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A new study led by a University of Central Florida researcher may fundamentally alter our understanding of how comets arrive from the outskirts of the solar system and are funneled to the inner solar system coming closer to Earth.
In a study to be published in the Astrophysical Journal Letters this week, scientist Gal Sarid and co-authors describe the discovery of an orbital "gateway" through which many comets pass before they approach our sun. The gateway was uncovered as part of a simulation of centaurs, small icy bodies traveling on chaotic orbits between Jupiter and Neptune. The study team modeled the evolution of bodies from beyond Neptune's orbit, through the giant planet's region, and inside Jupiter's orbit. These icy bodies are considered nearly pristine remnants of material from the birth of our solar system.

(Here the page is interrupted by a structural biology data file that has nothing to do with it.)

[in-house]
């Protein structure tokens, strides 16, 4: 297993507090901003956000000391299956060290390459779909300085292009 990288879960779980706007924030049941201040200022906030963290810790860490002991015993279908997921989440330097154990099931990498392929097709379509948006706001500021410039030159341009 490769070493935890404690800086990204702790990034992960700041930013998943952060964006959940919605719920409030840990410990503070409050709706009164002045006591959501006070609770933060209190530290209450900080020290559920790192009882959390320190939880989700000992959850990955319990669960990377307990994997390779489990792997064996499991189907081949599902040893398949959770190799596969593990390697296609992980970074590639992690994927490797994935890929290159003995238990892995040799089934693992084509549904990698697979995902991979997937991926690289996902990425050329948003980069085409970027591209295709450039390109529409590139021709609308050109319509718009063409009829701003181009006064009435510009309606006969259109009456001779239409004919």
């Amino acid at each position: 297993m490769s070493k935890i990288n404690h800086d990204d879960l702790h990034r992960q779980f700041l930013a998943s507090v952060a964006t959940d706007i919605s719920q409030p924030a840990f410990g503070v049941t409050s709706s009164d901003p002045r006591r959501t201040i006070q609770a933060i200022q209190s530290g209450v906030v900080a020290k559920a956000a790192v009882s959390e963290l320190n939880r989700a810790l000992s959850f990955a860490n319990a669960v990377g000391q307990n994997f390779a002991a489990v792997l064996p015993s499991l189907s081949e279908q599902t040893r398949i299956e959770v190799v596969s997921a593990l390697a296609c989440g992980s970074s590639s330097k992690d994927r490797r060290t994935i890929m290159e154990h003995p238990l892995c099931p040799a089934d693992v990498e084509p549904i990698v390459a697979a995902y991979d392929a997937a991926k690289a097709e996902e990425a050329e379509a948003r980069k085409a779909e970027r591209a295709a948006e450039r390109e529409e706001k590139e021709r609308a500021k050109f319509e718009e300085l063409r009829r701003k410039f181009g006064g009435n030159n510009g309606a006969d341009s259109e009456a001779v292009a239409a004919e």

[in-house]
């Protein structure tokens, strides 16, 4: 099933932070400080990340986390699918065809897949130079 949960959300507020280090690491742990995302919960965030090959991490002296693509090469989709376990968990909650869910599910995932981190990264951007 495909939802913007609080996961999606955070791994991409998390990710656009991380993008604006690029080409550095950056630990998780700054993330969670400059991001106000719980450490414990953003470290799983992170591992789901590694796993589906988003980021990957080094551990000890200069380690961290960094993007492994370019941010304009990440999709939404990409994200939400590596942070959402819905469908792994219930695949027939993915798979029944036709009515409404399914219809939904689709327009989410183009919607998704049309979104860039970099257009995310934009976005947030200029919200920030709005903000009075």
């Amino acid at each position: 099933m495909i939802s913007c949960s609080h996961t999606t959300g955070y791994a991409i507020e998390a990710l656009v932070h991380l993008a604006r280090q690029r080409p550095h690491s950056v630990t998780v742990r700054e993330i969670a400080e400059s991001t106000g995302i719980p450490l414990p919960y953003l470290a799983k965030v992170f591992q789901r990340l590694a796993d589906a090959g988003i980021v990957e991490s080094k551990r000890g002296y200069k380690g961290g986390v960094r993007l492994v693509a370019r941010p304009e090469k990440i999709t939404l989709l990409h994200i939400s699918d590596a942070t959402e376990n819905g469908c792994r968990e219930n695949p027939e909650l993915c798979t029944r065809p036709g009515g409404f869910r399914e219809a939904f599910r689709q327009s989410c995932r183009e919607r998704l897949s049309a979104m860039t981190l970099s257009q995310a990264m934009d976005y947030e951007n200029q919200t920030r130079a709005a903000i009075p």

Time - Pathway - Comets - Formation - Location
For a long time, the pathway of comets from their original formation location inward toward the sun has been debated.
"How do new comets, controlled by Jupiter's influence, replace those that are lost? Where is the transition between residing in the outer solar system, as small dormant bodies, and becoming active inner solar system bodies, exhibiting a widespread gas and dust coma and tail?" asks Sarid, the lead scientist for the study. These questions remained a mystery until now. "What we discovered, the gateway model as a 'cradle of comets,' will change the way we think about the history of icy bodies," he says.
Centaurs - Kuiper - Belt - Region - Neptune
Centaurs are thought to originate in the Kuiper Belt region beyond Neptune and are considered as the source of Jupiter Family Comets, which occupy the inner solar system. The chaotic nature of centaur orbits obscures their exact pathways making it difficult to predict their future as comets. When icy bodies such as centaurs or comets approach the sun, they begin to release gas and dust to...
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